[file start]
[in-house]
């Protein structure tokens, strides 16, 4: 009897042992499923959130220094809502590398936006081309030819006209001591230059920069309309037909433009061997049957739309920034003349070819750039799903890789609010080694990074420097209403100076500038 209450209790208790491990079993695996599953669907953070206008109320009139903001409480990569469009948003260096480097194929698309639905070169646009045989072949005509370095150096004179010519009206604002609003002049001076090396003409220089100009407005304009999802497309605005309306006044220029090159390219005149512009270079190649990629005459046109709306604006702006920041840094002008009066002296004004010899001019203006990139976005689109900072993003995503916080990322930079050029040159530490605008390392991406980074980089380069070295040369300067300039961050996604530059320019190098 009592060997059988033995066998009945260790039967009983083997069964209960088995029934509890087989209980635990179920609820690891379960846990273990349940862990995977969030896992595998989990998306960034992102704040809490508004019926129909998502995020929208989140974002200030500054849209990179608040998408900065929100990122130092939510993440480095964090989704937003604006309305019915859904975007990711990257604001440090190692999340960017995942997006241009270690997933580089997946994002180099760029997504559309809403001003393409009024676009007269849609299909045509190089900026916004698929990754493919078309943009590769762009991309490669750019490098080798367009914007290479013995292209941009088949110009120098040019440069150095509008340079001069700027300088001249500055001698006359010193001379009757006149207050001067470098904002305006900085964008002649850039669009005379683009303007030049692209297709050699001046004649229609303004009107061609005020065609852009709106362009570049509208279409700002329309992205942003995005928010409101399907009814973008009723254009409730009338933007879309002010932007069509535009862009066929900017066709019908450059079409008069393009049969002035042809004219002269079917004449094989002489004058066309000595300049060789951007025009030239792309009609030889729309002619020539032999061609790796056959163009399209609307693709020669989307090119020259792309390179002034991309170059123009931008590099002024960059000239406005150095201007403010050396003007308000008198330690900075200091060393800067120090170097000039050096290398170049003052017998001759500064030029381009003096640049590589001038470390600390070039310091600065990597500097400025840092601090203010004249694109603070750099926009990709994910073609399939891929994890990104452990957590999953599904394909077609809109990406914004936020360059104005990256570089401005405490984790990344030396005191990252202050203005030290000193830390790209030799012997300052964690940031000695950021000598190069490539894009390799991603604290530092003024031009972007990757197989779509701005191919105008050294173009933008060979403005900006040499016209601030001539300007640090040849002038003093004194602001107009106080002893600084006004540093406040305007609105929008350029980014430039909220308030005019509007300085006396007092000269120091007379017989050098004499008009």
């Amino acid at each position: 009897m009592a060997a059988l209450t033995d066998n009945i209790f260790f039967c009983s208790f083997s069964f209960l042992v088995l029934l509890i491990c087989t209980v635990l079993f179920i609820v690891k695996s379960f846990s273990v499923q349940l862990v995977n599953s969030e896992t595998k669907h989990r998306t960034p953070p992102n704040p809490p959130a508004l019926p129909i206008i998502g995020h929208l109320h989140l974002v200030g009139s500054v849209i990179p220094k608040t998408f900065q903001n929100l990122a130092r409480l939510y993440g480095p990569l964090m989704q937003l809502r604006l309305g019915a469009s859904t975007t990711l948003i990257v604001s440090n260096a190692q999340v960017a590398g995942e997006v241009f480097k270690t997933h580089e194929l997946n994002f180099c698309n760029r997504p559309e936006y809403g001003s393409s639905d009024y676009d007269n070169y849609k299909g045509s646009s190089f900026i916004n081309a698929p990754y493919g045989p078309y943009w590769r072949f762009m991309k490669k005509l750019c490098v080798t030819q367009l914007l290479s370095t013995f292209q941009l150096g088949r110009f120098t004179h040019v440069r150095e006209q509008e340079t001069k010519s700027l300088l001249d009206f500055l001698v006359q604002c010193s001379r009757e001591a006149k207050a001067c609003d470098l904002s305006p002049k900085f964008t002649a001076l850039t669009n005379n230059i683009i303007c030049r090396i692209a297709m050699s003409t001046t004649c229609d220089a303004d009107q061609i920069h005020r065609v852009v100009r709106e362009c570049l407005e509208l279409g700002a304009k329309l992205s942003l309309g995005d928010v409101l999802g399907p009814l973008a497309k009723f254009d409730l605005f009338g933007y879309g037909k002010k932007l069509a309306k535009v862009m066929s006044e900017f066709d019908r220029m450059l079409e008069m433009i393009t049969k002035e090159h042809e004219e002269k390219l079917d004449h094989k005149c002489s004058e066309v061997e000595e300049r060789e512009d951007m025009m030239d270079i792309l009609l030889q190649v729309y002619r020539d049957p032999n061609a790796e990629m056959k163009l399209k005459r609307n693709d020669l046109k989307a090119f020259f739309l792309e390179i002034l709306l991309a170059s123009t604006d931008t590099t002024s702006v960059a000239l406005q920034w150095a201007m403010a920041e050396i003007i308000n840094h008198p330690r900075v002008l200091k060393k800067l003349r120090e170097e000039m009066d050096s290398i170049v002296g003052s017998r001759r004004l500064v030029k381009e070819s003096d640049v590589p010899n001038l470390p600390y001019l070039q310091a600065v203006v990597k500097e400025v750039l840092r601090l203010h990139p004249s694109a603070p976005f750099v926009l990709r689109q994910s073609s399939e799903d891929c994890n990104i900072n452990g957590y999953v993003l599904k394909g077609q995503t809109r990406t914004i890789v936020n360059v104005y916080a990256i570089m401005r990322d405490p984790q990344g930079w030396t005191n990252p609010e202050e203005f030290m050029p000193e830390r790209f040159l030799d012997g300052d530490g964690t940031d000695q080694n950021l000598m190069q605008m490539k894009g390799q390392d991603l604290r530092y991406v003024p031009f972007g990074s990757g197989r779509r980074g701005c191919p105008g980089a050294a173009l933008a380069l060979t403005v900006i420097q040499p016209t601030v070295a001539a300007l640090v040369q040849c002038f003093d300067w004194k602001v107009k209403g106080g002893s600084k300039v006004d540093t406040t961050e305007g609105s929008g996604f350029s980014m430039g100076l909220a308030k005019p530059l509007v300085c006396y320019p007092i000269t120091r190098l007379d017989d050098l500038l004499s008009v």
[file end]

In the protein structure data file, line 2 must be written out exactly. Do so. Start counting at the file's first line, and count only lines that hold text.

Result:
């Protein structure tokens, strides 16, 4: 009897042992499923959130220094809502590398936006081309030819006209001591230059920069309309037909433009061997049957739309920034003349070819750039799903890789609010080694990074420097209403100076500038 209450209790208790491990079993695996599953669907953070206008109320009139903001409480990569469009948003260096480097194929698309639905070169646009045989072949005509370095150096004179010519009206604002609003002049001076090396003409220089100009407005304009999802497309605005309306006044220029090159390219005149512009270079190649990629005459046109709306604006702006920041840094002008009066002296004004010899001019203006990139976005689109900072993003995503916080990322930079050029040159530490605008390392991406980074980089380069070295040369300067300039961050996604530059320019190098 009592060997059988033995066998009945260790039967009983083997069964209960088995029934509890087989209980635990179920609820690891379960846990273990349940862990995977969030896992595998989990998306960034992102704040809490508004019926129909998502995020929208989140974002200030500054849209990179608040998408900065929100990122130092939510993440480095964090989704937003604006309305019915859904975007990711990257604001440090190692999340960017995942997006241009270690997933580089997946994002180099760029997504559309809403001003393409009024676009007269849609299909045509190089900026916004698929990754493919078309943009590769762009991309490669750019490098080798367009914007290479013995292209941009088949110009120098040019440069150095509008340079001069700027300088001249500055001698006359010193001379009757006149207050001067470098904002305006900085964008002649850039669009005379683009303007030049692209297709050699001046004649229609303004009107061609005020065609852009709106362009570049509208279409700002329309992205942003995005928010409101399907009814973008009723254009409730009338933007879309002010932007069509535009862009066929900017066709019908450059079409008069393009049969002035042809004219002269079917004449094989002489004058066309000595300049060789951007025009030239792309009609030889729309002619020539032999061609790796056959163009399209609307693709020669989307090119020259792309390179002034991309170059123009931008590099002024960059000239406005150095201007403010050396003007308000008198330690900075200091060393800067120090170097000039050096290398170049003052017998001759500064030029381009003096640049590589001038470390600390070039310091600065990597500097400025840092601090203010004249694109603070750099926009990709994910073609399939891929994890990104452990957590999953599904394909077609809109990406914004936020360059104005990256570089401005405490984790990344030396005191990252202050203005030290000193830390790209030799012997300052964690940031000695950021000598190069490539894009390799991603604290530092003024031009972007990757197989779509701005191919105008050294173009933008060979403005900006040499016209601030001539300007640090040849002038003093004194602001107009106080002893600084006004540093406040305007609105929008350029980014430039909220308030005019509007300085006396007092000269120091007379017989050098004499008009």